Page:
CenITex turfs almost all contractors



blog Those of you with a long-term interest in Victorian Government IT shared services provider CenITex will remember that the agency was several years ago known far and wide for the high rates it was paying its extensive contractor workforce. However, according to an article published in iTNews today (we recommend you click here for the full article), those days are now comprehensively gone:

“The latest annual report for the agency shows that it currently engages just 15 contractors, down from a peak of 251 (a third of the CenITex workforce) in 2011.”

It’s not hard to understand where all the contractors have gone. In mid-2012, after all, CenITex announced it was planning a huge round of redundancies, and there’s also been a directive that the agency should seek to convert as many contractors as possible to permanent staff roles — on normal government salaries.

Knowing CenITex’s previous culture as I do, I have to say that this is the latest indication that the agency has gone through some incredible levels of change over the past several years. It used to be a hotbed of highly paid contractors, unethical practices, poor IT service delivery, and overall, one of the worst eyesores in the Victorian Government. Now things have really turned around. The contractors have all been in-sourced or turfed, the agency is moving towards a more efficient broker model instead of a heavy government workforce model, it’s under new management and cleaning up its ethics. All good things.

It’s even possible that we’ll come to a day quite soon where CenITex has a good reputation inside the Victorian Government, instead of the terrible one it’s had up until now. Now that would be a change.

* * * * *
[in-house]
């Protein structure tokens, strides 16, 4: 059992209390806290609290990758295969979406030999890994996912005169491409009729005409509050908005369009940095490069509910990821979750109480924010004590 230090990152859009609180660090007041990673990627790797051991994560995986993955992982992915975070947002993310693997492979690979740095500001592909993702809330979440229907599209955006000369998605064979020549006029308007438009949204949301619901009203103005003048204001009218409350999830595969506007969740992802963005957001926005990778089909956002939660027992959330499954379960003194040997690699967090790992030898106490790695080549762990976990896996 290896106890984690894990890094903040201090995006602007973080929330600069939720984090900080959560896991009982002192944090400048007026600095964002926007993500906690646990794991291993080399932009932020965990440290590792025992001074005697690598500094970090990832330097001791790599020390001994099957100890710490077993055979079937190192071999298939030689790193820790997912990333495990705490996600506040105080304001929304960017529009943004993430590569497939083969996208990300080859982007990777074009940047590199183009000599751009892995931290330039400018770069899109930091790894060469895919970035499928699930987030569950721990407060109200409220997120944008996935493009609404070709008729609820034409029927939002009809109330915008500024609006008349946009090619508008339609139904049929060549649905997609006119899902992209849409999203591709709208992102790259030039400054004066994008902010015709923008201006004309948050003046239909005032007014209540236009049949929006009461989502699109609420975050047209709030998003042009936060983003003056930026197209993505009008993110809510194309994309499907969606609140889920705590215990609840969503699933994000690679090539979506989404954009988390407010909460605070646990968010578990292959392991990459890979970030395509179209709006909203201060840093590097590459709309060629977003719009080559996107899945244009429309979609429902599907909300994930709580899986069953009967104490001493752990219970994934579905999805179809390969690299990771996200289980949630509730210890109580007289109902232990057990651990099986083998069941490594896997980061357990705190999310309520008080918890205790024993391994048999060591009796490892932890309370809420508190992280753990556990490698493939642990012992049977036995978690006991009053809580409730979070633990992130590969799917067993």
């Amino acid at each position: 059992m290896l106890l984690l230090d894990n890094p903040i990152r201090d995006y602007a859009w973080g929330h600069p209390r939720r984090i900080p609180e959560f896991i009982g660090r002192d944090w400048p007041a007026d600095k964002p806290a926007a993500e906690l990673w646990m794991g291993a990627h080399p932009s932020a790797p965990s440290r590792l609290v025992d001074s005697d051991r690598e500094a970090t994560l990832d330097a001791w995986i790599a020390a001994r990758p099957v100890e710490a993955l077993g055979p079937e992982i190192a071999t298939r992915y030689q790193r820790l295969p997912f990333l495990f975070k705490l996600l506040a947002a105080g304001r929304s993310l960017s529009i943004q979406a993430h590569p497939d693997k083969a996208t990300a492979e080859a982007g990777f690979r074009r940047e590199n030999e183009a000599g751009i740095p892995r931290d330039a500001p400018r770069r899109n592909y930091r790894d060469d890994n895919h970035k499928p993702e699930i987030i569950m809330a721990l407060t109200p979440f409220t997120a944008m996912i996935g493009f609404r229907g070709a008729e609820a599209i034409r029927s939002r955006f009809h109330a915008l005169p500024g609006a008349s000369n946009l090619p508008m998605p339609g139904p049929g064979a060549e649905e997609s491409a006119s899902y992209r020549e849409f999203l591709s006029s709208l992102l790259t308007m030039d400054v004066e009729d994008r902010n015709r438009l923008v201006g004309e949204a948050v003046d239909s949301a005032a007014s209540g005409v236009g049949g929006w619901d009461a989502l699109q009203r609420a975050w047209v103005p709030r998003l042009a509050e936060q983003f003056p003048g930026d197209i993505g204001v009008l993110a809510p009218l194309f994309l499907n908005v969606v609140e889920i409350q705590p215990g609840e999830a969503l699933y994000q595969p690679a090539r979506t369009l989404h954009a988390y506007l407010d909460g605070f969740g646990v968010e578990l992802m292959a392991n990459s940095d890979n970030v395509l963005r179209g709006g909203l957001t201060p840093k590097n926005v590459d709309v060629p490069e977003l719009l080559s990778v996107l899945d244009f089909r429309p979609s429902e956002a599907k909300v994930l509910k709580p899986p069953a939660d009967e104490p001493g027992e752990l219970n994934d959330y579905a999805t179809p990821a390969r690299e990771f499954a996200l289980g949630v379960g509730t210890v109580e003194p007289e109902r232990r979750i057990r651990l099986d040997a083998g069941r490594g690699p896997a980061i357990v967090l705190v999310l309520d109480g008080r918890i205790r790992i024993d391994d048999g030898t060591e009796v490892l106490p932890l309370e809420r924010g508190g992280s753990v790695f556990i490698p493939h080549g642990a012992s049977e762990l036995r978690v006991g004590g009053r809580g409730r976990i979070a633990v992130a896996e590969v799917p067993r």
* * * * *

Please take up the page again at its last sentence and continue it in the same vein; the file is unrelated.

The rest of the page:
1. I met with Cenitex senior staff once to discuss supplying resources to them. The reason they employed so many contractors was that government process in VIC were such that it was virtually impossible to hire full-time employees; any given project would be past due before they could even start advertising for a position. Yes Cenitex was/is a mess but it was/is a mess of the government’s own making.

    • Also their pay rates are far below the market medians for technical positions. Contractors were the only way they could attract the necessary skilled staff.
      This bodes ill for any work being done.

      • It was also much easier to remove anyone who made waves and pointed out the failings of the CenITex solutuiions.

  2. It is always easy to doubt self-proclaimed expertise. Renai’s comment reveals his total lack of knowledge of the real workings of CenITex. He claims

    “Knowing CenITex’s previous culture as I do, I have to say that this is the latest indication that the agency has gone through some incredible levels of change over the past several years.”

    Most of the “highly paid” contractors to whom he refers were not employed in the core business of providing shared services to Victorian Government. They worked in the ETS programme centrally funded by Treasury & Finance. The ETS programme was a project almost run as a separate business from CenItex. The fact that contracted staff were poorly controlled while on DTF funded and controlled programme is nearly always ignored by outsiders.

    If anyone thinks anything has really changed in the last two years they are probably wrong. There have been few changes to the business and are probably unlikely to be until the as yet undisclosed “Evolve project” happens. Whenever that will be: as usual lots of noise but little action by an impotent senior management group.

  3. The above comment is one hundred percent accurate. If there ever was a case study on how not to give the keys to the Contractors and not bother or too incompetent to supervise them properly (who the hell outsources design and arch) then this is it.

Comments are closed.